Undoubtedly, when the target appeared in the unattended region (invalid trials), attention could be shifted back to the unattended region, a process known as reorienting (Corbetta & Shulman, 2002). But by committing focal attention to the cued region and only reorienting to the noncued region when the target did not appear there, it effectively disrupted attentive tracking, which would require continuous, fluid tracking of a visual sequence rather than discrete monitoring of unrelated spatial locations. 
Discussion
In this study, we investigate the coordination of unconscious and conscious processing by examining whether unconscious exogenous attention travels to affect performance at uncued locations based on the conscious perception of apparent motion direction. In a paradigm combining masked unconscious cueing (Mulckhuyse et al., 2007) and apparent motion (Lin, 2013), we showed that (a) when the cue was brief (16.7 ms) and rendered objectively invisible, exogenous cueing traveled to affect performance at nonretinotopic, uncued locations—a unconscious mobile cueing effect; (b) unconscious mobile cueing diminished when the cue-to-target distance was 8°, a distance where conscious mobile cueing from 50 ms cues was readily revealed; and (c) unconscious mobile cueing relied on top-down, tracking-based motion mechanisms, rather than on an attentional gradient, or energy-based motion mechanisms. Below, we consider the implications of these findings for mechanisms of exogenous attention and unconscious processing. 
Theoretical interpretation
Traditionally, exogenous cueing is thought to be driven by image salience (Itti & Koch, 2001). Different accounts have been proposed regarding the neural mechanisms for exogenous attention, ranging from those that favor early mechanisms such as saliency maps in primary visual cortex (V1; Li, 2002) to accounts that emphasize late mechanisms such as priority evaluation in the ventral frontoparietal network (Corbetta & Shulman, 2002; Thompson & Bichot, 2005). Using invisible orientation singletons, a recent masking study observed that activity in V1 but not higher areas correlated with the magnitude of attentional capture (Zhang, Zhaoping, Zhou, & Fang, 2012), supporting an early mechanism in unconscious exogenous cueing. However, the V1 saliency model (Li, 2002), as is, cannot explain the unconscious nonretinotopic cueing effect reported here. Our results suggest that saliency signals in V1 must be fed to higher areas that contain neurons with larger receptive fields that can tag and spatially transfer the saliency signals based on perceived motion (Lin & He, 2012a).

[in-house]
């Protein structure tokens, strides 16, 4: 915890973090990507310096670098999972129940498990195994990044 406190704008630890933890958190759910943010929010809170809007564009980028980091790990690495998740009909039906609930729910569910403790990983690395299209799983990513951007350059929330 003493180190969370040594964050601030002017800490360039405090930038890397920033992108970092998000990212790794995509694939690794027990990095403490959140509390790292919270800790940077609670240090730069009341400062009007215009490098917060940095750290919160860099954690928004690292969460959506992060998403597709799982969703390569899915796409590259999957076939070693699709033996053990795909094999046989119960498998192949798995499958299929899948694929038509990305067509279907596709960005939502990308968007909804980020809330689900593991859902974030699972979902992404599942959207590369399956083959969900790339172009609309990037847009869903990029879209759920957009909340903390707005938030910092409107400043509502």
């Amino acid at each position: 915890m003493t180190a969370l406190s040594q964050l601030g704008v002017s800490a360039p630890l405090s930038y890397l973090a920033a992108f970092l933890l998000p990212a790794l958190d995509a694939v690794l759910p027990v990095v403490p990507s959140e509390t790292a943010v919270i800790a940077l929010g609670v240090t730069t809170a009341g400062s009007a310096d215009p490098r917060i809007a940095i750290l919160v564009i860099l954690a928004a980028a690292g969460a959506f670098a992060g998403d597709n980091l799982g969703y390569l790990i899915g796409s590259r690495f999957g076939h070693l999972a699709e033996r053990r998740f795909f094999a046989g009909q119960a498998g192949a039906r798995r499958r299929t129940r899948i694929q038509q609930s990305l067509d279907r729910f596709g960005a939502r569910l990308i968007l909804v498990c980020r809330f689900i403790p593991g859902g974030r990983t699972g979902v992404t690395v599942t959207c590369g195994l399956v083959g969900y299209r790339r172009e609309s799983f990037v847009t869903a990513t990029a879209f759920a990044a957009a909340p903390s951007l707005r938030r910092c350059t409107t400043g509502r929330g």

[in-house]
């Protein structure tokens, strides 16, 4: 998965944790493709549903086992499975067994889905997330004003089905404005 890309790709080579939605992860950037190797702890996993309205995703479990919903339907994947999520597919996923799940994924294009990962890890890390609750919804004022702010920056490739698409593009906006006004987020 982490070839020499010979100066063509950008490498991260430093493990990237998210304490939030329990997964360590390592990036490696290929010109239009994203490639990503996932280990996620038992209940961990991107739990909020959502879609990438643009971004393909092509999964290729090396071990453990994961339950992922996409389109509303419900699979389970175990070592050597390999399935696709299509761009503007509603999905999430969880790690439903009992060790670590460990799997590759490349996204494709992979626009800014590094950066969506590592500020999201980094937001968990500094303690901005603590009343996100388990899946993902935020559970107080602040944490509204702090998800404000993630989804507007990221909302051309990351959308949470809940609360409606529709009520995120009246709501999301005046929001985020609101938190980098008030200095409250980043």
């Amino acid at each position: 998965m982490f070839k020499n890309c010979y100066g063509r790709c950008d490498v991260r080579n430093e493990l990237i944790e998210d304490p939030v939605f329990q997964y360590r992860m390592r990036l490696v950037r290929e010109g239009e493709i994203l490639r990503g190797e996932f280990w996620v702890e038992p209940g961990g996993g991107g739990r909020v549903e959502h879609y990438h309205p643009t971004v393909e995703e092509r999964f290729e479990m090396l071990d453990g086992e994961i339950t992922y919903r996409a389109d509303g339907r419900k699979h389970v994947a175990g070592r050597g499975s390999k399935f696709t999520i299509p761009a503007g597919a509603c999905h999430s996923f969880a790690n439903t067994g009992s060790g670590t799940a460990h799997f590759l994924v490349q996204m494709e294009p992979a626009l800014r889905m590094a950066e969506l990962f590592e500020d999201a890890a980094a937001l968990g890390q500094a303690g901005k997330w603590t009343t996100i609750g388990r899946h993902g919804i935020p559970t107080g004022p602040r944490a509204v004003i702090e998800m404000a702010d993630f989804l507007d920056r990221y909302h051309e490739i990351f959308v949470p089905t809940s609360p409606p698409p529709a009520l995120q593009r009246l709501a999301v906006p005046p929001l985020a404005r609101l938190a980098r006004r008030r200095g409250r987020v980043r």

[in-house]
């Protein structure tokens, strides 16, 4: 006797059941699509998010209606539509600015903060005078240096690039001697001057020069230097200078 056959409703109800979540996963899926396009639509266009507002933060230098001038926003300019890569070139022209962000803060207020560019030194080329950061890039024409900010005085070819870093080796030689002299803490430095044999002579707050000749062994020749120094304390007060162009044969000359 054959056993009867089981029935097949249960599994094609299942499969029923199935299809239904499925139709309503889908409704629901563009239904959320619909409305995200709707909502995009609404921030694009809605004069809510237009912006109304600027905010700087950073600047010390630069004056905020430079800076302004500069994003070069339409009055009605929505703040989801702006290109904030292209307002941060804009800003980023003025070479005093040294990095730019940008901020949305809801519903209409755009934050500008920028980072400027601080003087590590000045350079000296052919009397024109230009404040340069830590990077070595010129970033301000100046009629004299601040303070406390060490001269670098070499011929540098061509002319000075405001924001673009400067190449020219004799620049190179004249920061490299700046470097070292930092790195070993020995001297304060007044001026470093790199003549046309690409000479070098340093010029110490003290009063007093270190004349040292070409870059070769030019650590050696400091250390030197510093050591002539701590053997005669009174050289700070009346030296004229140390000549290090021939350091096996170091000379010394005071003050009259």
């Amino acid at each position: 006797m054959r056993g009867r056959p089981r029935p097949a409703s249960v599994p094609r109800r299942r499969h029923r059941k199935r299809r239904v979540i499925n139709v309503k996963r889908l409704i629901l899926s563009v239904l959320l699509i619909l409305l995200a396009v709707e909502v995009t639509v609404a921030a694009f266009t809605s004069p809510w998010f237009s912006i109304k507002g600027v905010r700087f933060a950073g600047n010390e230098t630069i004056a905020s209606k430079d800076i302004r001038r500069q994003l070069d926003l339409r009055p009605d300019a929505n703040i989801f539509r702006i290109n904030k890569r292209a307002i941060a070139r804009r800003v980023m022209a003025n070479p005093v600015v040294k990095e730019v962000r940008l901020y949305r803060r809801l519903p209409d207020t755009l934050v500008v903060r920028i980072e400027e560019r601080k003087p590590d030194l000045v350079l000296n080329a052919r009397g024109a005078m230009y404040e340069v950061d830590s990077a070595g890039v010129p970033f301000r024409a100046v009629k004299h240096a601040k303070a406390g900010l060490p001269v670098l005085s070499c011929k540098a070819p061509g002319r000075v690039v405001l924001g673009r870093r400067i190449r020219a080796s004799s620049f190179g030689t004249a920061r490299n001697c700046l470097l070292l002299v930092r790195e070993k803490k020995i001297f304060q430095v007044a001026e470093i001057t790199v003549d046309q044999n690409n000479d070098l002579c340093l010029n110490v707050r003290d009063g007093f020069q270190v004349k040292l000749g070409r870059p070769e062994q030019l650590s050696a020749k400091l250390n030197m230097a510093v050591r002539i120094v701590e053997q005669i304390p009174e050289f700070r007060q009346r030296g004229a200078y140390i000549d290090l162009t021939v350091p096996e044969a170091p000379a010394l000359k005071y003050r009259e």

Such an account of nonretinotopic effects based on perceptual continuity is consistent with object file theory (Kahneman, Treisman, & Gibbs, 1992; Treisman, 1992), in which perceiving a visual item leaves an episodic representation that can be retrieved after subsequent reperceiving of that item. This account is supported by studies showing that detection or discrimination performance on the subsequent target is enhanced when all of the attributes match those in the preceding item, but is impaired if some attributes are changed. We have recently introduced the idea of an “object cabinet” into this framework, by showing that object representations (“files”) are automatically centered on their contextual reference frame (“cabinet”): Processing of an object is much more strongly affected by a distant item of the same object-centered space (e.g., both on the left end of its respective contextual frame) than by the same equidistant stimulus with a different object-centered space (Lin & He, 2012a; Lin & Murray, 2013a). In principle, the unconscious mobile cueing effect could be supported by either an object-based mechanism, in which case the cued circle serves as the object of attention (“the object file theory”), or an object-centered mechanism, in which case the cued circle is centered on the display of three circles, with this global display serving as the object of attention (“the object cabinet account”). Up to now, both accounts are supported by studies showing how the footprint of consciously perceived features is carried across perceptual continuity. By demonstrating a carryover effect of unconscious attentional signals, the current study extends attentional effects from the conscious domain (Boi, Vergeer, Ogmen, & Herzog, 2011; Lin, 2013) to the unconscious domain.